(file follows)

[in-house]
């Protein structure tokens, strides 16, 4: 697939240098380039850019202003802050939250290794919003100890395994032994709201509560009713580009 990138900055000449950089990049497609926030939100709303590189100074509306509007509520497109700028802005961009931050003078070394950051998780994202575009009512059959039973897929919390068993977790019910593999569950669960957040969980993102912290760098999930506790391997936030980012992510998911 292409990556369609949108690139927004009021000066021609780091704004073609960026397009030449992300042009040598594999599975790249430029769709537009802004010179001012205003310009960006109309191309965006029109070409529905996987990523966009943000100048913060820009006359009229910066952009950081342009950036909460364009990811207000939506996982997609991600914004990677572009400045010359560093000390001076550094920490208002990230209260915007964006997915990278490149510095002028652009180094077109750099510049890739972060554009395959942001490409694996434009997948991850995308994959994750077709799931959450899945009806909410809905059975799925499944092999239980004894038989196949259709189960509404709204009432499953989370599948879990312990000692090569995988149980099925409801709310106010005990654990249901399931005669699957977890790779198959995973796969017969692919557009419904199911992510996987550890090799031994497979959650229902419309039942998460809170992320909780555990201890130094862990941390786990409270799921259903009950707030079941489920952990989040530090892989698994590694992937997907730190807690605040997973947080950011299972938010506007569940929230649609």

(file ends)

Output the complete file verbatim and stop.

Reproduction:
[in-house]
């Protein structure tokens, strides 16, 4: 697939240098380039850019202003802050939250290794919003100890395994032994709201509560009713580009 990138900055000449950089990049497609926030939100709303590189100074509306509007509520497109700028802005961009931050003078070394950051998780994202575009009512059959039973897929919390068993977790019910593999569950669960957040969980993102912290760098999930506790391997936030980012992510998911 292409990556369609949108690139927004009021000066021609780091704004073609960026397009030449992300042009040598594999599975790249430029769709537009802004010179001012205003310009960006109309191309965006029109070409529905996987990523966009943000100048913060820009006359009229910066952009950081342009950036909460364009990811207000939506996982997609991600914004990677572009400045010359560093000390001076550094920490208002990230209260915007964006997915990278490149510095002028652009180094077109750099510049890739972060554009395959942001490409694996434009997948991850995308994959994750077709799931959450899945009806909410809905059975799925499944092999239980004894038989196949259709189960509404709204009432499953989370599948879990312990000692090569995988149980099925409801709310106010005990654990249901399931005669699957977890790779198959995973796969017969692919557009419904199911992510996987550890090799031994497979959650229902419309039942998460809170992320909780555990201890130094862990941390786990409270799921259903009950707030079941489920952990989040530090892989698994590694992937997907730190807690605040997973947080950011299972938010506007569940929230649609």